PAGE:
About a month ago, I asked the community of bloggers who cover mind mapping software to give me their perspectives on how this type of productivity tool can help you to recession-proof your career. My thought was that mind mapping software has the potential to help you to add more value to your employer – and therefore make you less likely to be laid off when their employer downsizes staff to weather a recession.
I didn’t get many responses, and so I just put this idea on the back burner. Apparently Vic Gee from the Mind Mapping Blog felt as strongly about this subject as I did, because he contacted me several times, asking if I ever did anything with his submission. So he went ahead and published it on his website, which you can read here or in the compilation of tips below.
Vic’s persistence has caused me to rethink my original decision. So here are my thoughts on utilizing mind mapping software to recession-proof one’s career:
Who gets laid off in a recession? To answer this question, let’s consider a ship as a metaphor for this scenario. On an ocean-faring vessel, what gets thrown overboard when seas get rough? Everything that's non-essential to the survival of the ship. So it is with corporations today. Recessions are a prime time for companies to trim "dead wood" - people whose skills are no longer current - because they can do so with relative impunity. One of the big areas where you can improve your skills is in creative problem solving. And a key tool for doing that is mind mapping.
Be an opportunity finder. A downturn is a prime time to identify new opportunities – cost-saving opportunities, new product line extensions, business processes that can be simplified and creative new business models - where others only see liabilities. Mind maps can help you to conduct this research, explore gray areas and "white space" opportunities. In particular, I recommend that you spend time using your software to brainstorm creative ways to generate revenues or cut costs – two areas that top management always appreciate help with in a recession.
Polish your reputation as a can-do problem solver. Understand your organization's short- and long-term strategic goals, and position yourself to meet those goals and provide creative solutions. As one executive once remarked (I don’t recall the source): "Be amazing, be remarkable, be brilliant, be the very best at what you do."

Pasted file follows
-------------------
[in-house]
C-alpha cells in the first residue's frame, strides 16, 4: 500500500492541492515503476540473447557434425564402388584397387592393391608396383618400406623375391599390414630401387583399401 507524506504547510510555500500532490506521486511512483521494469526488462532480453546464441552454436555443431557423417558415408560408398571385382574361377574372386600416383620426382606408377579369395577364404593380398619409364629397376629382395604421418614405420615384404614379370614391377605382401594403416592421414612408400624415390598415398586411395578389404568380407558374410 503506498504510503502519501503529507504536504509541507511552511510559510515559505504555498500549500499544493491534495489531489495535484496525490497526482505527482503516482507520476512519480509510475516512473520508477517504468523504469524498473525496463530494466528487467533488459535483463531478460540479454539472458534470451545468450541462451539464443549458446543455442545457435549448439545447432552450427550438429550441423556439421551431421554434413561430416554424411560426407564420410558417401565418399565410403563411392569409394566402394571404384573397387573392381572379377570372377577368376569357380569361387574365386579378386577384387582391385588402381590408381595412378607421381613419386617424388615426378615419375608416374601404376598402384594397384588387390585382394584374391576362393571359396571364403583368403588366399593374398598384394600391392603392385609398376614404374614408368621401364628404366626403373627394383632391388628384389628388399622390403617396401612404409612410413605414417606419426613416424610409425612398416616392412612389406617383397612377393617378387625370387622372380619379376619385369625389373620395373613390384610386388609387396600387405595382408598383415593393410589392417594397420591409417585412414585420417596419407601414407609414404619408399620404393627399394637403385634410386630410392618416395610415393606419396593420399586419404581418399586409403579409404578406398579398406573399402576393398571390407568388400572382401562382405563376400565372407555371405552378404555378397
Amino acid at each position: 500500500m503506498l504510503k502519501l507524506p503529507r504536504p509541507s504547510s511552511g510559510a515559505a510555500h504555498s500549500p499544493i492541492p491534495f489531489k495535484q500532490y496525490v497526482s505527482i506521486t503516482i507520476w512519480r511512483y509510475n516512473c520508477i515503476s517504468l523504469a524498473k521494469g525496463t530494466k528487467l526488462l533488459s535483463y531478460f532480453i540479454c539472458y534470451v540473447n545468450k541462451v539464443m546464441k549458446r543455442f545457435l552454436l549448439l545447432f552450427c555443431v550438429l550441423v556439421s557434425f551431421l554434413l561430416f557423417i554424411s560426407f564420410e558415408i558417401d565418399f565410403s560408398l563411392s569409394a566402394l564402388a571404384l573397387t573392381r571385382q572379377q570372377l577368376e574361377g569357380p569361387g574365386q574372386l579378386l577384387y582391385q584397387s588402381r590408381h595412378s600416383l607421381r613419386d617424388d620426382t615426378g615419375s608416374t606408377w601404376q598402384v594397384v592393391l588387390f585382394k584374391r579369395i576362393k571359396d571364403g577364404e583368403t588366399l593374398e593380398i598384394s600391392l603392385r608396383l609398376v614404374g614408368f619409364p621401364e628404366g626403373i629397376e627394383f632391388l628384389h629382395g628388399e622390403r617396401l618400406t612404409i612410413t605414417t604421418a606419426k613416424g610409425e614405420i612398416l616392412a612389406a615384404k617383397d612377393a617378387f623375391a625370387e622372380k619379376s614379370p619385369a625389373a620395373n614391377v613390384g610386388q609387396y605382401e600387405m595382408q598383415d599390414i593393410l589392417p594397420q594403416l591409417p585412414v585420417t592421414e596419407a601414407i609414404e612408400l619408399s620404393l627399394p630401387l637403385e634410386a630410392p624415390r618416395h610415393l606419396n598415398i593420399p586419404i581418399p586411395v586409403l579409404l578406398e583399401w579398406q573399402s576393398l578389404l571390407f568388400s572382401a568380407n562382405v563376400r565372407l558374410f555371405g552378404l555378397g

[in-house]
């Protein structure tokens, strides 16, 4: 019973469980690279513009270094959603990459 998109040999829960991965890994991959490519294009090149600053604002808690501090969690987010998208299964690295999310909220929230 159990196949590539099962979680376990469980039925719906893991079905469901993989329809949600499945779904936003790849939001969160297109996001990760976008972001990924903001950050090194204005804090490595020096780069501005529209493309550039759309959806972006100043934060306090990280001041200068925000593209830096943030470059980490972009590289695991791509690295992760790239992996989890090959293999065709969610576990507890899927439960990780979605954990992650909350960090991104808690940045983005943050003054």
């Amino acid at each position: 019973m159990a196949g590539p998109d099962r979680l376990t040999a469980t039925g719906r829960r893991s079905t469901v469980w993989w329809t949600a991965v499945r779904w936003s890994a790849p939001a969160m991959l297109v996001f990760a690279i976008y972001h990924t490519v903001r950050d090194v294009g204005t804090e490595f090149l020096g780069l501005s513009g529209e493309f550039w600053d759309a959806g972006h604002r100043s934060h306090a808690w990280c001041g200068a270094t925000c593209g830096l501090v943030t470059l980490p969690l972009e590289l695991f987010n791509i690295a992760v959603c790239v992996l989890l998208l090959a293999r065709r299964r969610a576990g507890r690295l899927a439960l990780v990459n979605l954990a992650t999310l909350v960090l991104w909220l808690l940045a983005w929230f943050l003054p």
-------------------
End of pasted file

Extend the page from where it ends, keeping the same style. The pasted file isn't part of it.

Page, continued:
Alberto Martinez, Mind Mapping Everywhere Blog
By increasing my productivity, then I will be a recession-proof worker. If we define productivity as results divided by investment, then visual mapping techniques do help to reduce the amount of time needed to get results in many different ways.
One key question is how do visual mapping skills contribute to my productivity? Here are some of the ways that visual mapping helps me:
Gathering information data, and connecting them to provide new, different and fresher ideas. Because mind mapping software provides new methods to connect information, thoughts, notes and so on, it can help you to discover new paths to get the best solutions to your goals in a time-saving way. Many times, getting the best solution comes down to having the best information and the best tools to extract meaning from it.
Visual mapping techniques also provide extraordinary tools to improve your organization (defining tasks, deadlines and priorities). They provide this information in a ‘brain-friendly’ representation, so you get your whole brain working together to help you to solve problems and generate ideas. This can help you on your path to productivity.
Finally, visual mapping tools help to stimulate pre-analysis of information with a clear strategic vision. For applications like strategic planning and business process mapping, mind mapping software can help you to determine a faster path to reach your goals, as well as help you to uncover ways to reduce your risks and maximize your profits.
Vic Gee, The Mind Mapping Blog
Surviving in a shrinking economy and nervous times is most often about being better than the next guy or gal. But it's not enough just to be better, if you are a cog in the machine, or even a bigger wheel, you need the higher levels to know that you're better. The fastest and most memorable way to get that message across is visually.
My advice to the real survivors is:
- Don't just know what you know, show what you know.
- Don't just know what you're planning, show what you're planning.
- Don't just know what you're doing, show what you're doing.
A well-organized mind map or series of maps can show all that quickly, and doesn't depend on the boss sitting down to read a report. As a consultant I've consistently found that the higher the level of a decision-maker is, the more often they want a diagram or some other visual encapsulation of a complex problem. They rarely want detail.
Once you have hooked senior management's interest visually, using mind mapping software to go to the next stage shows that it's not just a party trick. Showing that a mind map that kicked off a presentation is linked directly to data that tracks, for example, progress or costs can be truly impressive. One of the "dashboard" add-ins for popular mind mapping software can help you pull that one off and keep it up to date automatically.
Or a project's main mind map, or series of maps, can be linked directly to files of information. Direct, clickable links on the maps allow project team members to find information they need quickly, just where they'd expect it to be, because they've worked with the same mind maps as they were developed.
Finally, out of the many possibilities, here's another chance for you to shine. If you work in an environment where there are too many meetings, mind maps can keep a meeting focused, record next actions and decisions made as you go alone, as well as making the meetings more effective, and shorter, as a result.
You'll be remembered and appreciated for that!